As for studies in rats showing that if sufficient fructose “hits the liver with sufficient speed and quantity, the liver will convert much of it to fat”, rats convert way more carbohydrate such as fructose to fat than we do. In people, it’s about 3% whereas in rats, at least 50% of the carbohydrate is made into fatty acids or what is known as de novo lipogenesis. For a candid discussion on the subject, search online for: Fate of fructose: Interview with Dr. John Sievenpiper. Evolving Health. May 26, 2012.

          • Thank you for making my case. True traditional miel de maguey is not made from the piña at all, and it is not palatable to Westerners as a sweetener. This is in contrast to the high-fructose refined agave syrups mass-produced today (which you so kindly pointed out the ridiculous fructose amounts. I don’t read Mercola so I wouldn’t have found those numbers.) From the very numbers you have provided, it is indeed High Fructose Agave Syrup–as bad, and often worse–than High Fructose Corn Syrup.

            I should have been more specific, the fructans and inulin from the agave (complex polysaccharides similar to starch) need to be processed chemically, thermally or enzymatically to become palatable. And blue agave seems to be processed very differently than agave salmiana as well, the former requiring more industrial processing than the latter. The owner of Madhava is on record all over the net, as far back as when Nekutli was supplying them, describing and defending his “vegan enzymatic process” for producing raw agave without heat or chemicals. He was under fire from raw foodists for calling his product “raw,” since making agave traditionally requires heat.

            I’m not sure what your vested interest is in encouraging people to eat processed sweeteners, especially on this site. At this point we are just dueling studies. Your short list does not sway me from the dozens and dozens of more recent studies (linked in my previous comment) looking at fructose and glucose metabolism and metabolic disorders, not to mention the extensive work of Dr. Lustig, Gary Taubes, and others. Just as there are studies still going around that say that dietary cholesterol causes heart disease, corn syrup is good for you, and GMOs are perfectly safe and harmless, there’s a study to support most points of view. But the overwhelming majority of evidence points to the bottom line: Americans consume far too much processed sugar, including and especially fructose, in just about everything, and our national health suffers enormously because of it. We have more and more children with diabetes and fatty liver disease from eating a diet full of HFCS and empty calories. The last thing we need is yet another refined sweetener! The standard American diet is already nutritionally bankrupt enough.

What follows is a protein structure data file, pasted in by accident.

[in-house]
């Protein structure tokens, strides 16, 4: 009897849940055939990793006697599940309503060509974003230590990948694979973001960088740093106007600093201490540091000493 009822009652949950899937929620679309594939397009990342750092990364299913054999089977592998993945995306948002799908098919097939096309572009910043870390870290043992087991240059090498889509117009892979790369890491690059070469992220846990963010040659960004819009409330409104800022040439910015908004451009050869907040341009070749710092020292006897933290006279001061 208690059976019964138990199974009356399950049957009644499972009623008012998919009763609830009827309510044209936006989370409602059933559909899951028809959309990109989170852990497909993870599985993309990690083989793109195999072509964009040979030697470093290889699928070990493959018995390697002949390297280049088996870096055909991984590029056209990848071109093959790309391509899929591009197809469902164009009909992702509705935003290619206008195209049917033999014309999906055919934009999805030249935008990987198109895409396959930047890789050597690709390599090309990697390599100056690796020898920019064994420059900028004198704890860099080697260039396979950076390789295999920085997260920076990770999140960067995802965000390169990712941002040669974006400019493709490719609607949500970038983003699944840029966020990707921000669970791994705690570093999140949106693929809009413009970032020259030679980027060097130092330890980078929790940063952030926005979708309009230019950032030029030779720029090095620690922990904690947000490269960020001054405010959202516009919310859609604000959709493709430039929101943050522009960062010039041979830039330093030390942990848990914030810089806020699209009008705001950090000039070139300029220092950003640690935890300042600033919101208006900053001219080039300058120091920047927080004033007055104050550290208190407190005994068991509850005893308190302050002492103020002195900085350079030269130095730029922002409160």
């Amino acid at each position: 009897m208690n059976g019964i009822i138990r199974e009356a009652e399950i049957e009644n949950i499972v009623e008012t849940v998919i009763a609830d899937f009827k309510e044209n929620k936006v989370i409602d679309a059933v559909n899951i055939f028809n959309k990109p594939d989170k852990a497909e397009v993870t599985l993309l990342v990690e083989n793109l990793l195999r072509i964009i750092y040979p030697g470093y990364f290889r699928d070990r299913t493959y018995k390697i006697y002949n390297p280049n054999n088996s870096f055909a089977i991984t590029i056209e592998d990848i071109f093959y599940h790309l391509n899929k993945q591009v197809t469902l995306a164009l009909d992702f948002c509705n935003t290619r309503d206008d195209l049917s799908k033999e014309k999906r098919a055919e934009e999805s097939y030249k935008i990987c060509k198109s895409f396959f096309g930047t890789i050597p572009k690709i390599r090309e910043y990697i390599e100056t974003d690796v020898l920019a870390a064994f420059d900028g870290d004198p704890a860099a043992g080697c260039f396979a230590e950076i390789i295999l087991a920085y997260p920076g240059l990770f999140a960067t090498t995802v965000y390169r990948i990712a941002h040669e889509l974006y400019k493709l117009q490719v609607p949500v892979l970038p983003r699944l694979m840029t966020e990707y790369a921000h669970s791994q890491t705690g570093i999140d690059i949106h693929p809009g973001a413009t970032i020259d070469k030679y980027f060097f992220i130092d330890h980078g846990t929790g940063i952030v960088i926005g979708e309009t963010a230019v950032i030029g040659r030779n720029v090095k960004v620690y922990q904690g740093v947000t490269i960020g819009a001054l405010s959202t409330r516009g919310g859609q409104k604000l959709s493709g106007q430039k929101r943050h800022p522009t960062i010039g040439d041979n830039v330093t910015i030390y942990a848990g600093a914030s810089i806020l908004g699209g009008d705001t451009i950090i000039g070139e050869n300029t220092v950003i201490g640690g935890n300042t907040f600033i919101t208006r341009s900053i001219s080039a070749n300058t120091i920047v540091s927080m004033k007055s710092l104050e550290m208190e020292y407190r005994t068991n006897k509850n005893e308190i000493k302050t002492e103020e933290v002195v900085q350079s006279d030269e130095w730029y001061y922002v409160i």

This site advocates a factory-free diet for health, self-sufficiency and environmental reasons. I don’t advocate any food that your great-grandmother wouldn’t be able to recognize or even produce herself given the raw materials. This would rule out 99% of all industrially-produced agave syrups (as well as vegetable oils, margarine, white sugar and other industrial pseudo-foods). If you’re grandma makes homemade miel de maguey the old fashioned way, like some of the abuelitos where I live, more power to you. Otherwise, I always advise sticking to the kind of whole food, minimally processed sweeteners that can be made at home or procured locally: honey, real maple syrup, sorghum, panela, jaggery, etc., and using them in extreme moderation.

  • You’re catching a lot of flack for this lol. Sugar is addictive- and agave fits into that category, which explains the hostile rebuttals. Bottom like, we’re consuming TOO MUCH SWEETENERS, and agave is no different. The problem with agave is it’s touted as a health food. Sweetener isn’t a health food unless it’s a whole food, like a strawberry. No one is eating an agave plant…

  • This article was a real eye-opener for me – not to say a little depressing! Really need to do more research before just accepting some of these things as OK. What is a safe sweetener? Moderation of course always the best way to go with any of these things.

  • I saw your post in the Farm blog hop and it was my first choice to read because I have friends who are proponents of agave syrup. I read the whole post and am so glad I did . There is so much in this post worth re-reading and also to use in response to proponents of agave syrup. Thank-you ! I think one small seemingly insignificant thing you said really says it all ..”moderation”. If we practice moderation in all things, including diet, we would be far more healthy people physically, intellectually, and emotionally. Thank-you.

  • I’m sticking with stevia and honey. My favorite dessert is cottage cheese mixed with strawberries – nothing else – and it tastes just like strawberry ice cream! Who needs sugar, or agave, or any of those other fake sugars anyway! Thanks for the great article!

  • Phew! I am trying to figure out the white sugar substitute thing and it is DIFFICULT! I love to bake, and had switched to brown sugar, which I found out is basically white sugar. Now I feel stalemated, as I am overwhelmed by `do use this`, “no, don`t use that“. Sigh. But I really do appreciate this informative post! 🙂